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Friday, 28 November 2014

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Patients are recalled amid hygiene fears

MORE than 350 patients who had endoscopies at Carlisle’s Cumberland Infirmary are being recalled because of concerns about the cleanliness of equipment used.

North Cumbria University Hospitals NHS Trust has this week written to 357 people who had the procedures between May 20 and June 19 this year.

Concerns relate to two of the hospital’s three machines which are used to clean the endoscopes, the instruments placed inside the body during examination.

Although equipment was cleaned, it has emerged that the automated machines were not using the correct levels of disinfectant required.

The concerns relate to a specific group of patients whose endoscope was cleaned by these two machines.

The trust’s medical director Jeremy Rushmer has written to all of the patients affected. He stressed there is no need for anyone who hasn’t already had direct contact from the Trust to be concerned.

He said: “We are very grateful that our endoscopy team in Carlisle brought this issue to our attention so that we could take appropriate action as we are doing now. I would strongly reiterate that the offer of a blood test for certain patients is purely a precautionary measure and the risk of any infection from this type of incident is extraordinarily low.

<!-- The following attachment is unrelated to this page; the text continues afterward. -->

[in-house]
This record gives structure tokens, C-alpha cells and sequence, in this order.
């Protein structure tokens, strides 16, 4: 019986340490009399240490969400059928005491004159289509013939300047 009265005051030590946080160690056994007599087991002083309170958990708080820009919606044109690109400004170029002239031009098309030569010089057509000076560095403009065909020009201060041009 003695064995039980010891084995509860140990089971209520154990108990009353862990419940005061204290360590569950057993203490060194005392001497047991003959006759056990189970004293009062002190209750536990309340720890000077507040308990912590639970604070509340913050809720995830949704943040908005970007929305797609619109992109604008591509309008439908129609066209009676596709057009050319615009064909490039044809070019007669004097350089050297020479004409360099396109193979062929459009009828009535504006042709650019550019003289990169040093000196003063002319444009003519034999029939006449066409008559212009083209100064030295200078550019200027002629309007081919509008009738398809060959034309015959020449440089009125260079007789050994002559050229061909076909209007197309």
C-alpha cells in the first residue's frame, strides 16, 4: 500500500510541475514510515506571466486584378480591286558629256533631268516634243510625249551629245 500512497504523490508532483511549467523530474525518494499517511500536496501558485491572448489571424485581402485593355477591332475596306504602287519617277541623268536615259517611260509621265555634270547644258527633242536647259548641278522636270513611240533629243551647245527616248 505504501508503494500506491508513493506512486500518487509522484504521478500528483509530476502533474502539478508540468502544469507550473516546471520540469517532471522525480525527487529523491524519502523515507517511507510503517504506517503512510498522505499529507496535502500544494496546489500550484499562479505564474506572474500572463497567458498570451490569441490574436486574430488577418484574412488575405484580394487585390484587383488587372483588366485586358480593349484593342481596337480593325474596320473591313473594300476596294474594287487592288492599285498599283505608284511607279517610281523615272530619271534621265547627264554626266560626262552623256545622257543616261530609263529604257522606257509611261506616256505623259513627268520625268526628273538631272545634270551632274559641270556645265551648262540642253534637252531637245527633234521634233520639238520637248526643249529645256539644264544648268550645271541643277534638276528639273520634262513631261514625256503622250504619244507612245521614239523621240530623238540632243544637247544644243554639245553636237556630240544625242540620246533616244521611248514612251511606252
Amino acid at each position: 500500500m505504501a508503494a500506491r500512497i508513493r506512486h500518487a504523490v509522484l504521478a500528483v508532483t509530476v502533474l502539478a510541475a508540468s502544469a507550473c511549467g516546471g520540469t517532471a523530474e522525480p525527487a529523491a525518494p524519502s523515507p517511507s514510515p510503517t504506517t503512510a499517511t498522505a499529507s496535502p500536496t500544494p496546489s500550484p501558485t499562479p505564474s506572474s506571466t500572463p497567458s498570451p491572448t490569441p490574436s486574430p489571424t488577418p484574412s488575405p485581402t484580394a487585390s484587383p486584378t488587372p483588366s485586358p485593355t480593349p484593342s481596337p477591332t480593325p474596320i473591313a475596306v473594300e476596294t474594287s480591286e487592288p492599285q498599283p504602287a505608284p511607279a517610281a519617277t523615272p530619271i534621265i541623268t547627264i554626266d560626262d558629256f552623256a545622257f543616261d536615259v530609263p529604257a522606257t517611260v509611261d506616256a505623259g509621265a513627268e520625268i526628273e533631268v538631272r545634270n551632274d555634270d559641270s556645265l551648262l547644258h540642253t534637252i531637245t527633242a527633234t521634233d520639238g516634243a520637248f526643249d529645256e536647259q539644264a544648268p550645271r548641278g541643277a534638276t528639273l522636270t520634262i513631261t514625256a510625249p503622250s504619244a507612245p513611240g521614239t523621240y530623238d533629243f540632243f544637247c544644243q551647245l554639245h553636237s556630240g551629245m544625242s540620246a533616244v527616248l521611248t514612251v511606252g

“Nevertheless we take our duty of care to patients very seriously and felt it was important to write to these specific patients directly to make sure we offer the right support and reassurance.”

A dedicated helpline has been set up to answer patients’ questions and organise the appointments.

Experts from Public Health England have been brought in to work with the hospital.

Copeland MP Jamie Reed said: “Though the risk of infection for the patients who went through this procedure during the time in question is incredibly small, it is still very concerning. Patients and their families expect they will be safe when going into hospital and though the recall of patients is a precaution, those affected will be understandably worried – they deserve better than this.

He added: “I welcome the Trust’s openness on this matter and their commitment to working with the Medicines and Healthcare Products Regulatory Authority. Together, they must investigate what went wrong and ensure that all cleaning equipment is in top working order and is as safe as possible to give patients peace of mind.”

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